Another Fig Leaf Solution for Affordable Housing

Virginia lawmakers are adding $4 million this year to the Commonwealth’s affordable housing trust fund. While acknowledging that the sum is a “drop in the bucket” when it comes to affordable housing costs — the money would bring the revolving low-interest loan fund up to $9.5 million — the Washington Post cites housing officials as saying that the money “is a sign that the state is paying attention to a growing need.”

I would characterize the $4 million expenditure differently. The political function is to allow the Northam administration and lawmakers generally look like they’re doing something while. in actuality, they are studiously ignoring the underlying problem. The erosion of affordable housing is mostly a supply-side problem, not a financing problem.

Let’s look at some numbers. The rate on 30-year mortgages today is about 4%. Let’s say revolving loan funds and other government programs can bring down the rate on “affordable” dwelling units to 3%. To keep things simple, let’s say that it costs $120,000 on average to acquire the land, hook up the utilities, and build the unit (although this number will vary from region to region, depending upon local regulations and construction costs).

Shaving the mortgage rate by 1 percentage point would reduce the financing cost per unit from $6,400 per year to $5,800.

By contrast, let’s say that addressing the supply side — reducing the land cost per unit, reducing utility hook-up fees, and embracing manufactured housing techniques, for example — drives down the cost per dwelling to $80,000. That would reduce the yearly cost of principle and the interest cost to less than $4,300 without the need for any government subsidy at all.

Is it realistic to bring down the cost per housing unit to $80,000? The average cost of a single-wide trailer home (600 to 1,300 square feet) is roughly $45,000. Localities can reduce the cost-per-unit of land by allowing developers to put more housing units on an acre of land. And municipal utilities can slash the cost of water-sewer hookup if the housing is being built in locations already served by water-sewer.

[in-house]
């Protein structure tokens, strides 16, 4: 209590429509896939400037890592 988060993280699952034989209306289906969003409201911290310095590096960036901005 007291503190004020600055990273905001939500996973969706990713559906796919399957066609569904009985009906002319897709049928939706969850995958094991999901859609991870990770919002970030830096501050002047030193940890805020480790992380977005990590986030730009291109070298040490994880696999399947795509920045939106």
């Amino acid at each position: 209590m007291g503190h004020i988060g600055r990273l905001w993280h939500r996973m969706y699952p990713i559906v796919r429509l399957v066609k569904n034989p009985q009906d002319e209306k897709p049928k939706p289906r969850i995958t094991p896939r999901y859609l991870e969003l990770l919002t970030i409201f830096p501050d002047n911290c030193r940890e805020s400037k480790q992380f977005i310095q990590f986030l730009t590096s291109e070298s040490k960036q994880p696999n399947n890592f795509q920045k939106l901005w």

Pursuing such supply-side solutions to affordable housing wouldn’t change the fact that nobody wants poor people living their single-family residential neighborhoods and that NIMBYs would raise hell to halt planning commission approvals. But localities with slum neighborhoods have plenty of vacant and under-utilized land, and every suburban Virginia locality has abundant land outside of residential areas — in land zoned for commercial, industrial, and retail — that could be re-purposed to include housing.

I readily concede that the numbers above are very back-of-the-envelopish and that a serious analysis based on local costs might look very different in different parts of the state. In Northern Virginia, for instance, land costs will be considerably higher than elsewhere. On the other hand, greater use of manufactured housing, built in regions of the country where wages and other costs are lower, would yield tremendous savings over local stick-built housing.

Regardless, from what I can see, nobody is conducting this kind of analysis at all. The Poverty-Housing-Industrial complex precludes thinking about market-based solutions. Instead, what we have in Richmond is a redevelopment and housing authority that can’t figure out how to build new “affordable” housing for less than $250,000 per unit and is opting instead for renovating existing structures in crime-breeding housing projects for $50,000 to $60,000 a pop.

Why can’t we think differently? Because there are too many vested interests built up around the existing way of doing business with all of its consulting contracts, nonprofit sinecures, and housing bureaucracies. The United States suffers from institutional scleroris, and nowhere is that rigidity more evident than in the realm of affordable housing.